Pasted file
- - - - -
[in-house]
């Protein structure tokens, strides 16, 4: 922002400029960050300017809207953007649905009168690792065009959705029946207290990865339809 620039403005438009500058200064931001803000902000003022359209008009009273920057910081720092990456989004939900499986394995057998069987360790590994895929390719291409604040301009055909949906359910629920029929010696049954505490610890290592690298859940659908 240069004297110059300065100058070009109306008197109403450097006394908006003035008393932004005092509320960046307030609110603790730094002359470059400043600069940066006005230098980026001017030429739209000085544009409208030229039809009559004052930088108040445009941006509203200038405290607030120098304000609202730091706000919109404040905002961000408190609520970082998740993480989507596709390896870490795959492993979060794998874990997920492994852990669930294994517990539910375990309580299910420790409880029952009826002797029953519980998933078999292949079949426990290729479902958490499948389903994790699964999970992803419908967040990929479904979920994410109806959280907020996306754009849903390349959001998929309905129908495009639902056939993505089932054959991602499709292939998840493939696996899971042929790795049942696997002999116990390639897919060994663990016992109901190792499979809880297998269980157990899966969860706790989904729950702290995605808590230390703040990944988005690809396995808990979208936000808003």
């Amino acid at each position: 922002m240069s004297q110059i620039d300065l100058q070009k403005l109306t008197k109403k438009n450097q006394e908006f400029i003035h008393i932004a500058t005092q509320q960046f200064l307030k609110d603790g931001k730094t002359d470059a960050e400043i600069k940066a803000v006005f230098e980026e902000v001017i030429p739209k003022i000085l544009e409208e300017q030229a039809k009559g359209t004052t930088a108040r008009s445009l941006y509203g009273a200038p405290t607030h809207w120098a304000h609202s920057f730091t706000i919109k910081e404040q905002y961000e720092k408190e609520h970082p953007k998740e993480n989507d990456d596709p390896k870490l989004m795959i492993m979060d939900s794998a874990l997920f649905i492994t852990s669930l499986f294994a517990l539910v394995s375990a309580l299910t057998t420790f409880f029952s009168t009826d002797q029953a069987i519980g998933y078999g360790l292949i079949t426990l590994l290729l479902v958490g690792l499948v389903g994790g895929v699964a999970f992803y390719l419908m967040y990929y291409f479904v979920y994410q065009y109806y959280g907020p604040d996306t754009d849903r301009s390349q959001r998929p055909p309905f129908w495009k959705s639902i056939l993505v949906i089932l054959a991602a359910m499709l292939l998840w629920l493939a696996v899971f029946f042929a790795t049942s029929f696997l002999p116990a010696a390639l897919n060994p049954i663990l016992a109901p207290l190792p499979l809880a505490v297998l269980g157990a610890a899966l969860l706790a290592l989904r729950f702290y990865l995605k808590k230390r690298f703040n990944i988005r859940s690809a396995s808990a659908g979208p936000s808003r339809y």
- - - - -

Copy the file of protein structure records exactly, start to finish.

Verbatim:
[in-house]
């Protein structure tokens, strides 16, 4: 922002400029960050300017809207953007649905009168690792065009959705029946207290990865339809 620039403005438009500058200064931001803000902000003022359209008009009273920057910081720092990456989004939900499986394995057998069987360790590994895929390719291409604040301009055909949906359910629920029929010696049954505490610890290592690298859940659908 240069004297110059300065100058070009109306008197109403450097006394908006003035008393932004005092509320960046307030609110603790730094002359470059400043600069940066006005230098980026001017030429739209000085544009409208030229039809009559004052930088108040445009941006509203200038405290607030120098304000609202730091706000919109404040905002961000408190609520970082998740993480989507596709390896870490795959492993979060794998874990997920492994852990669930294994517990539910375990309580299910420790409880029952009826002797029953519980998933078999292949079949426990290729479902958490499948389903994790699964999970992803419908967040990929479904979920994410109806959280907020996306754009849903390349959001998929309905129908495009639902056939993505089932054959991602499709292939998840493939696996899971042929790795049942696997002999116990390639897919060994663990016992109901190792499979809880297998269980157990899966969860706790989904729950702290995605808590230390703040990944988005690809396995808990979208936000808003």
């Amino acid at each position: 922002m240069s004297q110059i620039d300065l100058q070009k403005l109306t008197k109403k438009n450097q006394e908006f400029i003035h008393i932004a500058t005092q509320q960046f200064l307030k609110d603790g931001k730094t002359d470059a960050e400043i600069k940066a803000v006005f230098e980026e902000v001017i030429p739209k003022i000085l544009e409208e300017q030229a039809k009559g359209t004052t930088a108040r008009s445009l941006y509203g009273a200038p405290t607030h809207w120098a304000h609202s920057f730091t706000i919109k910081e404040q905002y961000e720092k408190e609520h970082p953007k998740e993480n989507d990456d596709p390896k870490l989004m795959i492993m979060d939900s794998a874990l997920f649905i492994t852990s669930l499986f294994a517990l539910v394995s375990a309580l299910t057998t420790f409880f029952s009168t009826d002797q029953a069987i519980g998933y078999g360790l292949i079949t426990l590994l290729l479902v958490g690792l499948v389903g994790g895929v699964a999970f992803y390719l419908m967040y990929y291409f479904v979920y994410q065009y109806y959280g907020p604040d996306t754009d849903r301009s390349q959001r998929p055909p309905f129908w495009k959705s639902i056939l993505v949906i089932l054959a991602a359910m499709l292939l998840w629920l493939a696996v899971f029946f042929a790795t049942s029929f696997l002999p116990a010696a390639l897919n060994p049954i663990l016992a109901p207290l190792p499979l809880a505490v297998l269980g157990a610890a899966l969860l706790a290592l989904r729950f702290y990865l995605k808590k230390r690298f703040n990944i988005r859940s690809a396995s808990a659908g979208p936000s808003r339809y």